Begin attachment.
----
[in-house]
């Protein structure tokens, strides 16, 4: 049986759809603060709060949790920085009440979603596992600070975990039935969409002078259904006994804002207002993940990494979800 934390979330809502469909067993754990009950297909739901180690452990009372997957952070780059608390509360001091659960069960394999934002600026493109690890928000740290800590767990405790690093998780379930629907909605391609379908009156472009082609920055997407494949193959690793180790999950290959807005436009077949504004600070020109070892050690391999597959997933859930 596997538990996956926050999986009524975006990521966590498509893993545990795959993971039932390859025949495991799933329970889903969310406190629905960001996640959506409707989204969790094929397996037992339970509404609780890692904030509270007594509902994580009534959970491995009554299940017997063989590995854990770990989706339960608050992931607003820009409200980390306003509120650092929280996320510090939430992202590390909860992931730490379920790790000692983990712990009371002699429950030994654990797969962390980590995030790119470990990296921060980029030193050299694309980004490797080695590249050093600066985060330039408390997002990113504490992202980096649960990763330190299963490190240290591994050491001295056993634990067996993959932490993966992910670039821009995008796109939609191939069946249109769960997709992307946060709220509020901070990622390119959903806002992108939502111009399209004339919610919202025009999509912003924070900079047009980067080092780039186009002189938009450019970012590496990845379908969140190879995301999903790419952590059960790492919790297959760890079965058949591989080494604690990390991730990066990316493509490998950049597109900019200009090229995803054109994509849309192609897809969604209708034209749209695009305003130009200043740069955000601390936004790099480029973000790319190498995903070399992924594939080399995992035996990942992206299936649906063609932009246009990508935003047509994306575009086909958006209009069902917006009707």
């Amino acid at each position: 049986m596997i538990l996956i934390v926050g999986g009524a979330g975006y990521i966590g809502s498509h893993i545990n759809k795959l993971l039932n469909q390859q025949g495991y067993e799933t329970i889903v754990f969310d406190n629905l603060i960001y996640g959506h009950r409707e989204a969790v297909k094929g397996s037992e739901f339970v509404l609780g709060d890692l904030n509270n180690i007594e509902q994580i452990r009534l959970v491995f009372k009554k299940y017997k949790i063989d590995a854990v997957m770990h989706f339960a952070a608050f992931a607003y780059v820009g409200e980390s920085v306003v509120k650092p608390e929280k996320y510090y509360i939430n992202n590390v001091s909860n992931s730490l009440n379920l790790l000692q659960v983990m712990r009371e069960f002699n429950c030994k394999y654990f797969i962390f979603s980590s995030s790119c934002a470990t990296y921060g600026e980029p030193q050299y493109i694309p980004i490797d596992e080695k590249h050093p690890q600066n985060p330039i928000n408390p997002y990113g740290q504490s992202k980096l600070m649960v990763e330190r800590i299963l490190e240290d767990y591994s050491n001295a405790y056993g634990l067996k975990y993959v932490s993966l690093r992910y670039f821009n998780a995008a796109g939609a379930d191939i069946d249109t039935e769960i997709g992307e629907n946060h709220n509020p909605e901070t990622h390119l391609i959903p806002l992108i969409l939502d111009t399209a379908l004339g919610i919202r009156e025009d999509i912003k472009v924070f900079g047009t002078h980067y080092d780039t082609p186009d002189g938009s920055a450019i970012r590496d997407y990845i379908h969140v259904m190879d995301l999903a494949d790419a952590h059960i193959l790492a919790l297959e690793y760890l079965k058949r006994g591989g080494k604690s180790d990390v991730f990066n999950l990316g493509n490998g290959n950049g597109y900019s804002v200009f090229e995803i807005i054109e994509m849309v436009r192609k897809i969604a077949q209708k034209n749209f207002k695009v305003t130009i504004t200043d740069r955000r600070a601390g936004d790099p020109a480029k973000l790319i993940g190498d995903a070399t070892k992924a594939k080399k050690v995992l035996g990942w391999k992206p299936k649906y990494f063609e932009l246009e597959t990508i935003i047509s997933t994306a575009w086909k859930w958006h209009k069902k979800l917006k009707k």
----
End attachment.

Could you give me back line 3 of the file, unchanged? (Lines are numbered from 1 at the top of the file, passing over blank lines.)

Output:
């Amino acid at each position: 049986m596997i538990l996956i934390v926050g999986g009524a979330g975006y990521i966590g809502s498509h893993i545990n759809k795959l993971l039932n469909q390859q025949g495991y067993e799933t329970i889903v754990f969310d406190n629905l603060i960001y996640g959506h009950r409707e989204a969790v297909k094929g397996s037992e739901f339970v509404l609780g709060d890692l904030n509270n180690i007594e509902q994580i452990r009534l959970v491995f009372k009554k299940y017997k949790i063989d590995a854990v997957m770990h989706f339960a952070a608050f992931a607003y780059v820009g409200e980390s920085v306003v509120k650092p608390e929280k996320y510090y509360i939430n992202n590390v001091s909860n992931s730490l009440n379920l790790l000692q659960v983990m712990r009371e069960f002699n429950c030994k394999y654990f797969i962390f979603s980590s995030s790119c934002a470990t990296y921060g600026e980029p030193q050299y493109i694309p980004i490797d596992e080695k590249h050093p690890q600066n985060p330039i928000n408390p997002y990113g740290q504490s992202k980096l600070m649960v990763e330190r800590i299963l490190e240290d767990y591994s050491n001295a405790y056993g634990l067996k975990y993959v932490s993966l690093r992910y670039f821009n998780a995008a796109g939609a379930d191939i069946d249109t039935e769960i997709g992307e629907n946060h709220n509020p909605e901070t990622h390119l391609i959903p806002l992108i969409l939502d111009t399209a379908l004339g919610i919202r009156e025009d999509i912003k472009v924070f900079g047009t002078h980067y080092d780039t082609p186009d002189g938009s920055a450019i970012r590496d997407y990845i379908h969140v259904m190879d995301l999903a494949d790419a952590h059960i193959l790492a919790l297959e690793y760890l079965k058949r006994g591989g080494k604690s180790d990390v991730f990066n999950l990316g493509n490998g290959n950049g597109y900019s804002v200009f090229e995803i807005i054109e994509m849309v436009r192609k897809i969604a077949q209708k034209n749209f207002k695009v305003t130009i504004t200043d740069r955000r600070a601390g936004d790099p020109a480029k973000l790319i993940g190498d995903a070399t070892k992924a594939k080399k050690v995992l035996g990942w391999k992206p299936k649906y990494f063609e932009l246009e597959t990508i935003i047509s997933t994306a575009w086909k859930w958006h209009k069902k979800l917006k009707k």